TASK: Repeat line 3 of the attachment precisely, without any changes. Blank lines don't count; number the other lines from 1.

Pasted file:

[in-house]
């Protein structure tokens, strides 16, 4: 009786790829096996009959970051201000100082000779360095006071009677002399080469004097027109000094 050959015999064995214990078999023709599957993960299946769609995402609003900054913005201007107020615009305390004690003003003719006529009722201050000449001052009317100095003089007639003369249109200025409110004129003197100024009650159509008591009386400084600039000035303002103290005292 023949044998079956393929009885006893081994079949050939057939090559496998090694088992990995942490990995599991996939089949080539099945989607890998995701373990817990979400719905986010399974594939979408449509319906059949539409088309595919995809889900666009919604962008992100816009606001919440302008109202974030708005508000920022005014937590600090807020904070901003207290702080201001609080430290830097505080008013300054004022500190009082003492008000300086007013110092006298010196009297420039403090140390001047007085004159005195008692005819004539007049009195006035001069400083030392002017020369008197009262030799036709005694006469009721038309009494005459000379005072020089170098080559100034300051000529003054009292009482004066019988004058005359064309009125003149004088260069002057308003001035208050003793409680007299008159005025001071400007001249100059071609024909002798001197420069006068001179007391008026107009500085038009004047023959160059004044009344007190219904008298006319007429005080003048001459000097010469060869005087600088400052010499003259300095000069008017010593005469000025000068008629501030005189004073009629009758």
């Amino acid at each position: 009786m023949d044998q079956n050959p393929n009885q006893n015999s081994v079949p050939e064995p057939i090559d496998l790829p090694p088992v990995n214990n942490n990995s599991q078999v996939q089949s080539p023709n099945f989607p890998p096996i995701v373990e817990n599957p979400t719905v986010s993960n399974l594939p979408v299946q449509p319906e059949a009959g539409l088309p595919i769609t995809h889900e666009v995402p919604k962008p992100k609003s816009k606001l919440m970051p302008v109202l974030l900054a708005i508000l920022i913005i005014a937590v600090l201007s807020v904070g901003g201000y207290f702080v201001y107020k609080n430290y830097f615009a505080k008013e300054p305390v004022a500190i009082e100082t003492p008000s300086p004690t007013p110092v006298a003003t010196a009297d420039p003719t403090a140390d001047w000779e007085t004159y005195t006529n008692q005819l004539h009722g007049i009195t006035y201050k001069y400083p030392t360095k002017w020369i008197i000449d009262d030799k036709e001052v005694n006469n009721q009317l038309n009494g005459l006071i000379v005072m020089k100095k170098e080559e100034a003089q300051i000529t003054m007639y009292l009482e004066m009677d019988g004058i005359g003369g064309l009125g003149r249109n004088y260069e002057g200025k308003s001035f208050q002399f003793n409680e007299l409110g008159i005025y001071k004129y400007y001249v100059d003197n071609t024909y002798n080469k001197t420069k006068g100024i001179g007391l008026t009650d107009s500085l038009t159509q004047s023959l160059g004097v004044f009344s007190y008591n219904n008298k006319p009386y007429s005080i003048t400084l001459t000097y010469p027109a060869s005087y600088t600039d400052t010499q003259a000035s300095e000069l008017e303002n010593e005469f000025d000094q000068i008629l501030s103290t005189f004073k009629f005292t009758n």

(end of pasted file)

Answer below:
């Amino acid at each position: 009786m023949d044998q079956n050959p393929n009885q006893n015999s081994v079949p050939e064995p057939i090559d496998l790829p090694p088992v990995n214990n942490n990995s599991q078999v996939q089949s080539p023709n099945f989607p890998p096996i995701v373990e817990n599957p979400t719905v986010s993960n399974l594939p979408v299946q449509p319906e059949a009959g539409l088309p595919i769609t995809h889900e666009v995402p919604k962008p992100k609003s816009k606001l919440m970051p302008v109202l974030l900054a708005i508000l920022i913005i005014a937590v600090l201007s807020v904070g901003g201000y207290f702080v201001y107020k609080n430290y830097f615009a505080k008013e300054p305390v004022a500190i009082e100082t003492p008000s300086p004690t007013p110092v006298a003003t010196a009297d420039p003719t403090a140390d001047w000779e007085t004159y005195t006529n008692q005819l004539h009722g007049i009195t006035y201050k001069y400083p030392t360095k002017w020369i008197i000449d009262d030799k036709e001052v005694n006469n009721q009317l038309n009494g005459l006071i000379v005072m020089k100095k170098e080559e100034a003089q300051i000529t003054m007639y009292l009482e004066m009677d019988g004058i005359g003369g064309l009125g003149r249109n004088y260069e002057g200025k308003s001035f208050q002399f003793n409680e007299l409110g008159i005025y001071k004129y400007y001249v100059d003197n071609t024909y002798n080469k001197t420069k006068g100024i001179g007391l008026t009650d107009s500085l038009t159509q004047s023959l160059g004097v004044f009344s007190y008591n219904n008298k006319p009386y007429s005080i003048t400084l001459t000097y010469p027109a060869s005087y600088t600039d400052t010499q003259a000035s300095e000069l008017e303002n010593e005469f000025d000094q000068i008629l501030s103290t005189f004073k009629f005292t009758n």